Home | About | Sematext search-lucene.com search-hadoop.com
 Search Hadoop and all its subprojects:

Switch to Threaded View
Avro >> mail # user >> Converting arbitrary JSON to avro


Copy link to this message
-
Re: Converting arbitrary JSON to avro
On Tue, Sep 18, 2012 at 11:34 AM, Markus Strickler <[EMAIL PROTECTED]> wrote:
> Json.Writer is indeed what I had in mind and I have successfully managed to convert my existing JSON to avro using it.
> However using GenericDatumReader on this feels pretty unnatural, as I seem to be unable to access fields directly. It seems I have to access the "value" field on each record which returns a Map which uses Utf8 Objects as keys for the actual fields. Or am I doing something wrong here?

Hmm.  We could re-factor Json.SCHEMA so the union is the top-level
element.  That would get rid of the wrapper around every value.  It's
a more redundant way to write the schema, but the binary encoding is
identical (since a record wrapper adds no bytes).  It would hence
require no changes to Json.Reader or Json.Writer.

[ "long",
  "double",
  "string",
  "boolean",
  "null",
  {"type" : "array",
   "items" : {
       "type" : "record",
       "name" : "org.apache.avro.data.Json",
       "fields" : [ {
           "name" : "value",
           "type" : [ "long", "double", "string", "boolean", "null",
                      {"type" : "array", "items" : "Json"},
                      {"type" : "map", "values" : "Json"}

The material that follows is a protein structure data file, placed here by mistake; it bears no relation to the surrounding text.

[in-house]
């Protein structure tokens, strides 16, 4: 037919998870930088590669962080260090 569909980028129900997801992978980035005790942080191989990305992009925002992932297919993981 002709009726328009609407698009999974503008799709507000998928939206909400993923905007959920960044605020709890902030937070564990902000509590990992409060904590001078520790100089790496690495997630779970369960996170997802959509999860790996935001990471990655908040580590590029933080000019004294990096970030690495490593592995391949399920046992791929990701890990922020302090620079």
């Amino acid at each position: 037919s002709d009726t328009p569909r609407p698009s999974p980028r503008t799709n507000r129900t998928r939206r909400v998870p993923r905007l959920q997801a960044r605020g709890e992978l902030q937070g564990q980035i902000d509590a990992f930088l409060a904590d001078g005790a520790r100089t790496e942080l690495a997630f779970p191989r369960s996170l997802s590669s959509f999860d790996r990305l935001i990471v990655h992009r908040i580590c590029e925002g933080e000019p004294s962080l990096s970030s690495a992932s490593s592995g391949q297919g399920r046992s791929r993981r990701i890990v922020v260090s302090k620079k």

]
       } ]
   }
  },
  {"type" : "map", "values" : "Json"}
]

You can try this by placing this schema in
share/schemas/org/apache/avro/data/Json.avsc and re-building the avro
jar.

Would such a change be useful to you?  If so, please file an issue in Jira.

Or we could even refactor this schema so that a Json object is the
top-level structure:

{"type" : "map",
 "values" : [ "long",
              "double",
              "string",
              "boolean",
              "null",
              {"type" : "array",
               "items" : {
                   "type" : "record",
                   "name" : "org.apache.avro.data.Json",
                   "fields" : [ {
                       "name" : "value",
                       "type" : [ "long", "double", "string", "boolean", "null",
                                  {"type" : "array", "items" : "Json"},
                                  {"type" : "map", "values" : "Json"}
                                ]
                   } ]
               }
              },
              {"type" : "map", "values" : "Json"}
            ]
}

This would change the binary format but would not change the
representation that GenericDatumReader would hand you from my first
example above (since the generic representation unwraps unions).
Using this schema would require changes to Json.Writer and
Json.Reader.  It would better conform to the definition of Json, which
only permits objects as the top-level type.

> Concerning the more specific schema, you are of course completely right. Unfortunately more or less all the fields in the JSON data format are optional and many have substructures, so, at least in my understanding, I have to use unions of null and the actual type throughout the schema. I tried using JsonDecoder first (or rather the fromjson option of the avro tool, which, I think, uses JsonDecoder) but given the current JSON structures, this didn't work.

> So I'll probably have to look into implementing my own converter.  However given the rather complex structure of the original JSON I'm wondering if trying to represent the data in avro is such a good idea in the first place.

It would be interesting to see whether, with the appropriate schema,
whether the dataset is smaller and faster to process as Avro than as
Json.  If you have 1000 fields in your data but the typical record
only has one or two non-null, then an Avro record is perhaps not a
good representation.  An Avro map might be better, but if the values
are similarly variable then Json might be competitive.

Cheers,

Doug